This is the writeup of Assignment #1 
Brian R. Lawler

EMAT 6680 
12/04/00

Analysis (continued)
Part iii.
Next I considered the function defined by the quotient of f(x) and g(x), namely h(x) = f(x) / g(x). The function h(x), with a = 1, b= 1, and c= 0, looks like:
The graph of h(x) is now very different. This function is still cyclic, but no longer wavelike. The period appears to be cut in half, similar to the result of graphing the product of f(x) and g(x).
To help investigate the effects of a, b, and c, I looked at the graph of all three functions f(x), g(x), and h(x). Observe in the examples below that h(x) equals zero when f(x) = 0, and that h(x) has a vertical asymptote when g(x) = 0. (Recall, you can click on the graphs themselves to download a graph you can investigate yourself.)
As I adjusted a, this appeared to have no effect on the graph of h(x). Furthermore, b and c appear to stretch and slide as normal.
f(x)  
g(x)  
h(x)  
a = 1 b = 1 c = 0 

a = 2 b = 3 c = 1 
These observations may be confirmed from a purely symbolic perspective. Rewriting h(x) yields . The canceling of the coefficient a confirms it's nonrole in this quotient.
Part iv.
In the final phase of my investigation, I considered the function defined by the composition of f(x) and g(x), namely h(x) = f(g(x)). The function h(x), with a = 1, b= 1, and c= 0, looks like:
The graph of h(x) once again appears cyclic and wavelike. However, it does "feel" a little different  the waves appear rounder, less steep between peaks. The period appears to have returned to the standard, 2pi in this case where b = 1. Also the horizontal phase shift appears to remain the same, namely .
Again, to aid my investigation of the effects of a, b, and c, I looked at the graph of all three functions f(x), g(x), and h(x). Observe in the examples below that h(x) equals zero if and only if g(x) = 0. Also, x such that f(x) = 0 is always a minimum or maximum for h(x). I believe this observation supports my notions regarding the period and slide remaining the same.
As I adjusted the parameters, many strange behaviors appeared. For example, see the example below with a = 3, b = 1, and c = 1. Click here to observe an animated graph in which c changes.
f(x)  
g(x)  
h(x)  
a = 1 b = 1 c = 0 

a = 3 b = 1 c = 1 
As I had done in previous problems, I also considered looking at the simplified symbolic expression of h(x). Rewriting h(x) yields . This time I was unable to parse any relevant additional information from this version of the function.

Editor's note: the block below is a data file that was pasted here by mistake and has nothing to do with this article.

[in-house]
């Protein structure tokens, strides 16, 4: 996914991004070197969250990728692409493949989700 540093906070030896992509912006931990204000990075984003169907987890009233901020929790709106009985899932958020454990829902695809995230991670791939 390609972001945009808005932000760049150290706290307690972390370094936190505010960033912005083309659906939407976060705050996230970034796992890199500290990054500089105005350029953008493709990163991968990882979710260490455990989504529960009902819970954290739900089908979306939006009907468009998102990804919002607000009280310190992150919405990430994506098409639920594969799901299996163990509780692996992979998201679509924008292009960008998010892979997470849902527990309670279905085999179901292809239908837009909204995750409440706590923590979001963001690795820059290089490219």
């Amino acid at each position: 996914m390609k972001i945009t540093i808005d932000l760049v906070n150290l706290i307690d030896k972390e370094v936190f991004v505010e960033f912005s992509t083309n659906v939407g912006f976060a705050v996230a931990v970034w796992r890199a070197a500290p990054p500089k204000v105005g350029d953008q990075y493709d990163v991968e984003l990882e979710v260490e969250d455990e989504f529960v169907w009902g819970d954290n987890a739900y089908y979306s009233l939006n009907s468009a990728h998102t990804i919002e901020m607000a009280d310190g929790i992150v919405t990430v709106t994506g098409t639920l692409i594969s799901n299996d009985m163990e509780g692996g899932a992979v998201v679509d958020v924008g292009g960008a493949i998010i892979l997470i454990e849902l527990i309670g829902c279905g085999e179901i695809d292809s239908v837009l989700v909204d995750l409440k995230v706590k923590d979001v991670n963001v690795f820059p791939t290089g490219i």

Conclusions
A quick summary of findings broken down into each part:
i.

amplitude


period

2pi/b 

phase shift


ii.

amplitude


period

pi / b 

phase shift


iii.

Amplitude

 

period

2pi/b 

phase shift


iv.

Amplitude

??? 

period

2pi/b 

phase shift

Reflections
I certainly found myself rather engrossed in the power of Graphing Calculator while exploring this problem. Namely, I was amazed by the beauty of many of the graphs and the insight animation of the graphs could provide. In my exploration, many times I would fidget with the coefficients very strenuously seeking verification or counterexamples of my conjectures. I found that I was impressed that I could frequently provide proof of many of my observations through symbolic reasoning. I was equally impressed that I could allow my TI89 do much of this work. I am motivated to go back through some of the simplification I let the TI89 do for me and confirm using identities of trigonometry.
Most significantly to me, this investigation gave me an incredible wealth of ideas regarding use of this software in my classroom. I have done various "graphingfreeforall's" to explore different general functions or more specifically, an exploration of quadratics to conjecture about the affects of it's parameters. While the TI graphing calculators were good tools for this exploration, Graphing Calculator adds several strengths. Firstly is it's ability to animate. Secondly, it's ability to save in various formats is highly conducive to presentations and sharing of ideas. And finally, the color is naturally inviting. I realize there are many additional strengths of the software which I have not yet fully appreciated.
A final mathematical note. I am curious to explore the final example further. What can be said about the period, slide, and shift of this new function? Why do these occur? And finally, and most interesting to me, are the hills that appear and disappear as c changes.
Comments? Questions? email me at blawler@coe.uga.edu 
Last revised: December 28, 2000